The problem appeared to be mechanical, and Bumgarner recovered nicely in Game 2 of the 2012 World Series, where he pitched seven innings of shutout, two-hit ball against the Tigers.
Hoping not to return to the mechanical issues that plagued him down the stretch last year, Bumgarner refused to throw off a mound during the offseason, electing only to play catch on flat ground. According to former Giants pitcher and current commentator Mike Krukow, Bumgarner did not want to develop any bad habits during the offseason and wanted to work solely with Giants' pitching coach Dave Righetti (via knbr.com).
The added stress of last year's postseason, combined with his offseason workouts, may have affected Bumgarner early in spring training. Bumgarner struggled with his command, which had recently been a staple of his effectiveness. In his first spring start against the Cleveland Indians, he threw 27 pitches in the first inning alone, and his command was not quite there.
Manager Bruce Bochy was not worried:
He’s not there yet, but his arm strength is there. He’s just a little off with his command. He’s going to be fine, he’s just missing a little bit. That’s why it’s good spring training is a little longer to get these pitchers in shape and get them ready. (via csnbayarea.com)
Hopefully Bochy is right. Bumgarner shall be a key factor in retaining the dominance of the Giants' rotation.
Sergio Romo is now the undisputed Giants closer, replacing the equally-outgoing Brian Wilson.
Sergio Romo did not officially become the Giants closer until the postseason last year. In the wake of Brian Wilson's season-ending injury and the struggles of his replacement Santiago Casilla, Romo seemed poised to jump on the opportunity.
That finally came in the playoffs, when Bruce Bochy gave him the chance to fulfill that role. Romo excelled and secured the final out of each clinching game of all three of the Giants' playoff series.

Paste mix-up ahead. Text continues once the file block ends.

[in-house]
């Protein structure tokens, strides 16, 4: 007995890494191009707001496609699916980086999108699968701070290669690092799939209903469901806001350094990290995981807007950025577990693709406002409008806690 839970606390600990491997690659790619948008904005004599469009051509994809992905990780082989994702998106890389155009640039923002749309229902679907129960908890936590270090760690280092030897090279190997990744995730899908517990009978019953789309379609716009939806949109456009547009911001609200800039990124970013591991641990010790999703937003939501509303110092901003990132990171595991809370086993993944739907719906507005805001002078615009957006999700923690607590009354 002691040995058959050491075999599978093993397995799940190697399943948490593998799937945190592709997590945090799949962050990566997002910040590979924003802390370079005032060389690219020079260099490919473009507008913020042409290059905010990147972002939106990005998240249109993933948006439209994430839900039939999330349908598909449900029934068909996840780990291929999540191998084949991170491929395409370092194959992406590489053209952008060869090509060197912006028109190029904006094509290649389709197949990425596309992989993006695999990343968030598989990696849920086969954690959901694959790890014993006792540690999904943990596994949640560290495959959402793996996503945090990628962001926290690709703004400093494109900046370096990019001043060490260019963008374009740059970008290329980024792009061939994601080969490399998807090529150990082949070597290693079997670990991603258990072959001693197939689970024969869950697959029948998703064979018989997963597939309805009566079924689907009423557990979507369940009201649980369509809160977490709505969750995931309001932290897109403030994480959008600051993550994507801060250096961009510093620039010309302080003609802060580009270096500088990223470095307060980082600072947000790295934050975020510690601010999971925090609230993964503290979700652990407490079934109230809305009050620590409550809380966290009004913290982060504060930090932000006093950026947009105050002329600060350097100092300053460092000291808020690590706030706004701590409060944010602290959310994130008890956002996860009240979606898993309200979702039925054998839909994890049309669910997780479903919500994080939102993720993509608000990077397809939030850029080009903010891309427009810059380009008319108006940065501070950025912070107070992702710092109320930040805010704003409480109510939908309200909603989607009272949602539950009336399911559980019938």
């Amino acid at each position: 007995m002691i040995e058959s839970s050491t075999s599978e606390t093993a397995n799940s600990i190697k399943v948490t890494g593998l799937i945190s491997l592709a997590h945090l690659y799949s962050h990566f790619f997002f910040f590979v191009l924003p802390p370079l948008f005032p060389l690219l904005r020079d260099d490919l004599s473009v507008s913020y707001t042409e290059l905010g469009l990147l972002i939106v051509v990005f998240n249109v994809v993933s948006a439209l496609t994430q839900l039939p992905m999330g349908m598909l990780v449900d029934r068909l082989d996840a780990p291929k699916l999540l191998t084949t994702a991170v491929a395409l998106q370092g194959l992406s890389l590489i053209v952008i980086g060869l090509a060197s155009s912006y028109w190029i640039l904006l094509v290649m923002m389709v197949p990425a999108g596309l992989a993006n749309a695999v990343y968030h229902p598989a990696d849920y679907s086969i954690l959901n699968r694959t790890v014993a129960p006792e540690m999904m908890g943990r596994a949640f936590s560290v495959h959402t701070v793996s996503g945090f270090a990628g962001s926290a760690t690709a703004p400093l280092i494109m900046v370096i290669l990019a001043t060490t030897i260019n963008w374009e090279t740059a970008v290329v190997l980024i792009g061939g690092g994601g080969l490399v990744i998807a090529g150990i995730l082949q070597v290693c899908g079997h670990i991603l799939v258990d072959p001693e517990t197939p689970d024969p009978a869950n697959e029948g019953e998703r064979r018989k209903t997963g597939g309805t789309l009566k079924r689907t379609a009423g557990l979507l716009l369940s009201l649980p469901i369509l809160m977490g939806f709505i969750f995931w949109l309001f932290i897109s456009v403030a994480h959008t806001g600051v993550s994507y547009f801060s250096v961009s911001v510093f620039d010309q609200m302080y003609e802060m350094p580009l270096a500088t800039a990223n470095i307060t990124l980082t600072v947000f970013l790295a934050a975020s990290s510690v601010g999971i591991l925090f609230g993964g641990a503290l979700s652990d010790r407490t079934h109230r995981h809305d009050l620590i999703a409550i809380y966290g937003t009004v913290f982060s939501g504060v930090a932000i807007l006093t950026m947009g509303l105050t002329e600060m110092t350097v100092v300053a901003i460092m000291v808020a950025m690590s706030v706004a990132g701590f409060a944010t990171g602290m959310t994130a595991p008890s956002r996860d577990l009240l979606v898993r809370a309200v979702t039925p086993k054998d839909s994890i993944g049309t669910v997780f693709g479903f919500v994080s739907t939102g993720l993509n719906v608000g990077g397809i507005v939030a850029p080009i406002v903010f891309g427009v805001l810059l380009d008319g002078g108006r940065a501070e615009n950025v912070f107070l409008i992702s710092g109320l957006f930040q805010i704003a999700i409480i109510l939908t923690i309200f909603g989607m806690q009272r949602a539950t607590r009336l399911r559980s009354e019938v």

During the offseason, there was speculation about whether or not Wilson would return to the Giants and, if he did, what his role would be. Yet Bruce Bochy and the Giants made it clear that Romo was their guy and if Wilson returned at all, it would have to be in a limited role (mercurynews.com).
All that is fine and great. Romo has a nasty slider and the ability to get the best hitters out. Just ask Miguel Cabrera.
The problem is whether or not Romo can equal the heavy workload associated with being a closer, especially one who plays for the Giants, who frequently find themselves in close games. He pitched 55 1/3 innings in 2012 and has never pitched more than 62 over a single season during his career (baseball-reference.com). In comparison, Wilson threw 74 2/3 innings in 2010 when he was the closer during San Francisco's previous championship.
There are questions surrounding his durability in such a role. Will his slider flatten out and will control become a problem? Could the added stress and potential injuries be an issue?
Since the Giants do play in so many close games, and given that the NL West figures to be a tight race in 2013, Romo's need to be a lock-down closer is more apparent than ever.
Hunter Pence looks to be more than just inspiration to the Giants.
What do Giants fans think of Hunter Pence?
They probably remember him best for his pregame speeches that started against the Cincinnati Reds during the National League Division Series and wound up becoming a local sensation as the Giants went on to sweep Detroit in the World Series.
San Francisco did not trade for Pence in order to get a motivational speaker. They traded for him to be a big bat in the middle of the lineup—someone who could protect Buster Posey and Pablo Sandoval. In that regard, Pence was pretty abysmal (bayareasportsguy.com).
In 59 games with the Giants after his trade, Pence hit .219 over 248 plate appearances while hitting seven home runs and 45 RBIs (baseball-reference.com). True, Pence is a career .285 hitter with 138 home runs, but most of those came during his tenure in Houston and Philadelphia. Both of those ballparks are much more "hitter friendly" and its doubtful that Pence will enjoy similar power numbers in the home run-starved AT&T Park.
More importantly, Pence will have to provide some stability in the middle of the lineup again. Sandoval has struggled with weight and injury over the past two seasons, and that may carry over into 2013, forcing Pence to carry more of the workload.